Why Primary Care Needs A New Organization

First published on 6/15/11 on MedPage Today

A few weeks ago, the Board of the American Academy of Family Physicians (AAFP) announced that, for now, it would continue participating in the Relative Value Scale Update Committee (RUC), the secretive American Medical Association committee that, through a longstanding relationship with the Centers for Medicare and Medicaid Services (CMS), has heavily influenced physician reimbursement.

At nearly the same time, Medicare announced that it will go broke in 2024, a decade sooner than expected and only 13 years away.

During the 20 year reign of the RUC, the average excess in lifetime earnings of specialists compared with primary care physicians has increased from $1.5 million to $3.5 million. Yet, the need for primary care has never been greater or its future foggier.

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Dealing Strategically With the RUC to Boost Family Physician Payment

Copyright 2011 – First posted 7/13/11 on AAFP News Now

Brian’s Note: Regular readers will recall that in January, David C. Kibbe and I wrote a piece calling on America’s primary care societies to quit the RUC, the secretive, specialist-dominated AMA committee that has been the sole advisor to CMS on medical services valuation and reimbursement for the past 20 years. It is not unreasonable to assert that the RUC’s relationship with CMS is one of the deep roots of America’s health care cost crisis, an extraordinarily destructive mechanism that has had severely negative impacts on patients, purchasers and, of course, primary care physicians.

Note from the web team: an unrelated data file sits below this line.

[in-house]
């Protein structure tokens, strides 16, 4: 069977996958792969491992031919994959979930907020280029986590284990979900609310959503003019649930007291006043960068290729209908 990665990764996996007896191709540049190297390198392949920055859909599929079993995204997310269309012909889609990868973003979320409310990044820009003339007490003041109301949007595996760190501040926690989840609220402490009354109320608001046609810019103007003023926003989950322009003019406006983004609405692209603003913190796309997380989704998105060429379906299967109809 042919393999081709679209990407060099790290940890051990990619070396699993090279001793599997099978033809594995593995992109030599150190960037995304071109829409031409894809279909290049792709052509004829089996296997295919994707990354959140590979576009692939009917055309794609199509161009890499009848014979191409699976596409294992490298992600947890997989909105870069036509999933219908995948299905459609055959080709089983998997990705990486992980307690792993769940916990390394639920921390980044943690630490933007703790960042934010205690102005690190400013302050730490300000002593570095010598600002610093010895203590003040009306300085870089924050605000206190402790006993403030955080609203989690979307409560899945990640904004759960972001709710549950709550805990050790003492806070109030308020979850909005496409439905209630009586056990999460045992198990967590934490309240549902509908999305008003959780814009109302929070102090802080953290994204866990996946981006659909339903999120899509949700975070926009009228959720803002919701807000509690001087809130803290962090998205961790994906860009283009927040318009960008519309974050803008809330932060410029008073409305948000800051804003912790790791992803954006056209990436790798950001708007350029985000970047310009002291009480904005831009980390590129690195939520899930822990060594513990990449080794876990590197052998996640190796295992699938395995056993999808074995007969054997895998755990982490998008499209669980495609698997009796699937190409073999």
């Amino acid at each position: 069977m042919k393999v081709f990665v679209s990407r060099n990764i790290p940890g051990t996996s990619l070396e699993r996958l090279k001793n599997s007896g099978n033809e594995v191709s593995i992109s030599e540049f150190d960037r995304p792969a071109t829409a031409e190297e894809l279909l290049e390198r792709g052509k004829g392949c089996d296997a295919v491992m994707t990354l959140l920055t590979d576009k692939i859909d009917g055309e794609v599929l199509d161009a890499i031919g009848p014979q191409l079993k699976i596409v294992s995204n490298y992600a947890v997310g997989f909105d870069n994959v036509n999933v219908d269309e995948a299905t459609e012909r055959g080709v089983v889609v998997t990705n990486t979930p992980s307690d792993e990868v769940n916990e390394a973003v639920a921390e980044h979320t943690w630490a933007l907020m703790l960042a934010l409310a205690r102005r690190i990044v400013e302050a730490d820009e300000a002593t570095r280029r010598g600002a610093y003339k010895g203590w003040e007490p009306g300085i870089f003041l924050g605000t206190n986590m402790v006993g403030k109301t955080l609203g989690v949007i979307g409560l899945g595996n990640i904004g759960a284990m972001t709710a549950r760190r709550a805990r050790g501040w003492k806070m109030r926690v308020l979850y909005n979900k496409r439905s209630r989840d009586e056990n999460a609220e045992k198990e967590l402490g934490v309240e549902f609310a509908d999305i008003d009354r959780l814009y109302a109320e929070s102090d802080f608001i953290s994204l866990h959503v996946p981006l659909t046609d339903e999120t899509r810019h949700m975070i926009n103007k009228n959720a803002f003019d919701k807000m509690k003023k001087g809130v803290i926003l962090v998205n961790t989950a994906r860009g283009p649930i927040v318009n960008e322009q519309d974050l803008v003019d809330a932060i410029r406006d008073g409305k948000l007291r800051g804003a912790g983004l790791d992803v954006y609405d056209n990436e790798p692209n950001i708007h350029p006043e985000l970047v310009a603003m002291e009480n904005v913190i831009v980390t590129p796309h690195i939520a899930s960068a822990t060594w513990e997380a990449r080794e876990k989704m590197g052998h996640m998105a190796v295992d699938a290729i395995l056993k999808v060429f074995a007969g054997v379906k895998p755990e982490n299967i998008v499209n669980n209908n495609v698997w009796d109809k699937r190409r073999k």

The AAFP initially rejected our suggestion, but has thought better of it over time. As Dr. Heim describes in this explanation to AAFP’s members, they issued a series of requests to the RUC: more primary care seats, a permanent seat for Gerontology, the sunsetting of some rotating sub-specialty seats, and the addition of some non-physicians (e.g., consumers, purchasers, health economists) to the committee. Obviously, the real question remaining is whether, if the RUC rejects these changes, the AAFP Board will have the will to walk.

All that said, her comments below are a good description of how they’re approaching this very complicated set of dynamics.

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Facing Uncertainty: Why Primary Care Docs Must Act Now

Copyright 2011 – Brian Klepper

Over the past four months, the germ of a long overdue primary care uprising has sprouted and begun to flower. When David Kibbe and I first tried to think through how to neutralize the RUC’s terrible influence on American health care, we realized the first steps had to be the primary care community’s refusal to continue “enabling” the RUC – we meant this very much in the clinical sense – through its continued participation and complicity. When the game is rigged against you, there is no benefit in staying at the table.

Primary care societies would visibly and noisily abandon the RUC, with the understanding that quietly walking away would be counterproductive in the extreme. It should be a highly publicized exit, filled with righteous indignation and clarifying for the American public how the RUC’s actions and relationship with CMS have shafted patients, primary care physicians, and the people who pay for health care in America.

This won’t go unchallenged, because virtually everyone else in health care has financially benefited from a system that has stifled primary care’s moderating influence on unnecessary services throughout the continuum while incentivizing more intense interventions. Employers, who foot the bill for half of US health care and its extravagances, are the natural allies here, but as the health care reform process made clear, galvanizing and mobilizing them can be difficult.

Several weeks ago, the New Jersey Academy of Family Physicians took a bold step by being the first state chapter of family physicians to “strongly encourage” its parent, the American Academy of Family Physicians (AAFP), to quit the RUC. Around the country, other state chapters are chewing on whether to follow suit, though so far none have done so.